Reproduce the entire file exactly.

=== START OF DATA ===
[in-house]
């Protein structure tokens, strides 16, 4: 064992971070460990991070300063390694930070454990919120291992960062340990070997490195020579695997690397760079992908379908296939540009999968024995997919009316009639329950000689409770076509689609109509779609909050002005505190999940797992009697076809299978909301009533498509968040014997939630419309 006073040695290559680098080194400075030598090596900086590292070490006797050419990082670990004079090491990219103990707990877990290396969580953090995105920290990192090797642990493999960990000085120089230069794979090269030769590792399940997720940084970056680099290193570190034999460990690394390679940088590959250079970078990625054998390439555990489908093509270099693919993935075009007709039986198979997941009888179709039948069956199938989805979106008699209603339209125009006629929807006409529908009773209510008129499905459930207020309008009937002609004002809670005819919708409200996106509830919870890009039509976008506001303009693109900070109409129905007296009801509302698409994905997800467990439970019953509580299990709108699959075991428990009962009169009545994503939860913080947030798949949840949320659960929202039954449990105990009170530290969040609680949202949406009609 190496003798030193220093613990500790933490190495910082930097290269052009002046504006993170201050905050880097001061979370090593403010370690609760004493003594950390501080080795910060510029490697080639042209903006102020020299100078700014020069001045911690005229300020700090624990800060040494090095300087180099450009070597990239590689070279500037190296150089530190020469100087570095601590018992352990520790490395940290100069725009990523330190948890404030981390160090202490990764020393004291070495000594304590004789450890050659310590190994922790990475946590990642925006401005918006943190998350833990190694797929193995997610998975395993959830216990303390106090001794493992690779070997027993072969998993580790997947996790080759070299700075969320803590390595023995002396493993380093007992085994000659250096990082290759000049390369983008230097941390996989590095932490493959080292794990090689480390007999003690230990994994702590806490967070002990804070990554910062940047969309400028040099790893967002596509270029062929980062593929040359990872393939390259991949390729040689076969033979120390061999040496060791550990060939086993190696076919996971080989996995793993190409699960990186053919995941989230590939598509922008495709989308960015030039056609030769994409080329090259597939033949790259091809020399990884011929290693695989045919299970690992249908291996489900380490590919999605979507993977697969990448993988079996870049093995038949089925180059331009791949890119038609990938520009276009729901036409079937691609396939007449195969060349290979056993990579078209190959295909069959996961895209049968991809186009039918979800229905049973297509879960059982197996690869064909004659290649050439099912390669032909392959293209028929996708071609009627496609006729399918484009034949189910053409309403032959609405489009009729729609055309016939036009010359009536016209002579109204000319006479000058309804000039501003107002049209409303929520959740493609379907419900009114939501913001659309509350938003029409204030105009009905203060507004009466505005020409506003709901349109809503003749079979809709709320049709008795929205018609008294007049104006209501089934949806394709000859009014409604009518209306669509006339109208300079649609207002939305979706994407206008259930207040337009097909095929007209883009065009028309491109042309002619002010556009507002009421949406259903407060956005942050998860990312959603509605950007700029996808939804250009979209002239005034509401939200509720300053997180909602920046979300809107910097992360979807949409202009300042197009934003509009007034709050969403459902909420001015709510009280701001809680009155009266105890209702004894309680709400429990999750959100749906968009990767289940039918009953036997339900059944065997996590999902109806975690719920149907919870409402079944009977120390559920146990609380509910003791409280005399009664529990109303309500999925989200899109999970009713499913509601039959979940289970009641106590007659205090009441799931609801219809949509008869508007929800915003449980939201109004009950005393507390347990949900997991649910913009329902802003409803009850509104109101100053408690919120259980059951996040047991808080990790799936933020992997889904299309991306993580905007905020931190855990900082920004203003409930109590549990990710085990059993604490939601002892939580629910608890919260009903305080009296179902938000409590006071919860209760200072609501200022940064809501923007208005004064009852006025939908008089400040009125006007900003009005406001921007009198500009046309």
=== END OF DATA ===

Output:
[in-house]
């Protein structure tokens, strides 16, 4: 064992971070460990991070300063390694930070454990919120291992960062340990070997490195020579695997690397760079992908379908296939540009999968024995997919009316009639329950000689409770076509689609109509779609909050002005505190999940797992009697076809299978909301009533498509968040014997939630419309 006073040695290559680098080194400075030598090596900086590292070490006797050419990082670990004079090491990219103990707990877990290396969580953090995105920290990192090797642990493999960990000085120089230069794979090269030769590792399940997720940084970056680099290193570190034999460990690394390679940088590959250079970078990625054998390439555990489908093509270099693919993935075009007709039986198979997941009888179709039948069956199938989805979106008699209603339209125009006629929807006409529908009773209510008129499905459930207020309008009937002609004002809670005819919708409200996106509830919870890009039509976008506001303009693109900070109409129905007296009801509302698409994905997800467990439970019953509580299990709108699959075991428990009962009169009545994503939860913080947030798949949840949320659960929202039954449990105990009170530290969040609680949202949406009609 190496003798030193220093613990500790933490190495910082930097290269052009002046504006993170201050905050880097001061979370090593403010370690609760004493003594950390501080080795910060510029490697080639042209903006102020020299100078700014020069001045911690005229300020700090624990800060040494090095300087180099450009070597990239590689070279500037190296150089530190020469100087570095601590018992352990520790490395940290100069725009990523330190948890404030981390160090202490990764020393004291070495000594304590004789450890050659310590190994922790990475946590990642925006401005918006943190998350833990190694797929193995997610998975395993959830216990303390106090001794493992690779070997027993072969998993580790997947996790080759070299700075969320803590390595023995002396493993380093007992085994000659250096990082290759000049390369983008230097941390996989590095932490493959080292794990090689480390007999003690230990994994702590806490967070002990804070990554910062940047969309400028040099790893967002596509270029062929980062593929040359990872393939390259991949390729040689076969033979120390061999040496060791550990060939086993190696076919996971080989996995793993190409699960990186053919995941989230590939598509922008495709989308960015030039056609030769994409080329090259597939033949790259091809020399990884011929290693695989045919299970690992249908291996489900380490590919999605979507993977697969990448993988079996870049093995038949089925180059331009791949890119038609990938520009276009729901036409079937691609396939007449195969060349290979056993990579078209190959295909069959996961895209049968991809186009039918979800229905049973297509879960059982197996690869064909004659290649050439099912390669032909392959293209028929996708071609009627496609006729399918484009034949189910053409309403032959609405489009009729729609055309016939036009010359009536016209002579109204000319006479000058309804000039501003107002049209409303929520959740493609379907419900009114939501913001659309509350938003029409204030105009009905203060507004009466505005020409506003709901349109809503003749079979809709709320049709008795929205018609008294007049104006209501089934949806394709000859009014409604009518209306669509006339109208300079649609207002939305979706994407206008259930207040337009097909095929007209883009065009028309491109042309002619002010556009507002009421949406259903407060956005942050998860990312959603509605950007700029996808939804250009979209002239005034509401939200509720300053997180909602920046979300809107910097992360979807949409202009300042197009934003509009007034709050969403459902909420001015709510009280701001809680009155009266105890209702004894309680709400429990999750959100749906968009990767289940039918009953036997339900059944065997996590999902109806975690719920149907919870409402079944009977120390559920146990609380509910003791409280005399009664529990109303309500999925989200899109999970009713499913509601039959979940289970009641106590007659205090009441799931609801219809949509008869508007929800915003449980939201109004009950005393507390347990949900997991649910913009329902802003409803009850509104109101100053408690919120259980059951996040047991808080990790799936933020992997889904299309991306993580905007905020931190855990900082920004203003409930109590549990990710085990059993604490939601002892939580629910608890919260009903305080009296179902938000409590006071919860209760200072609501200022940064809501923007208005004064009852006025939908008089400040009125006007900003009005406001921007009198500009046309």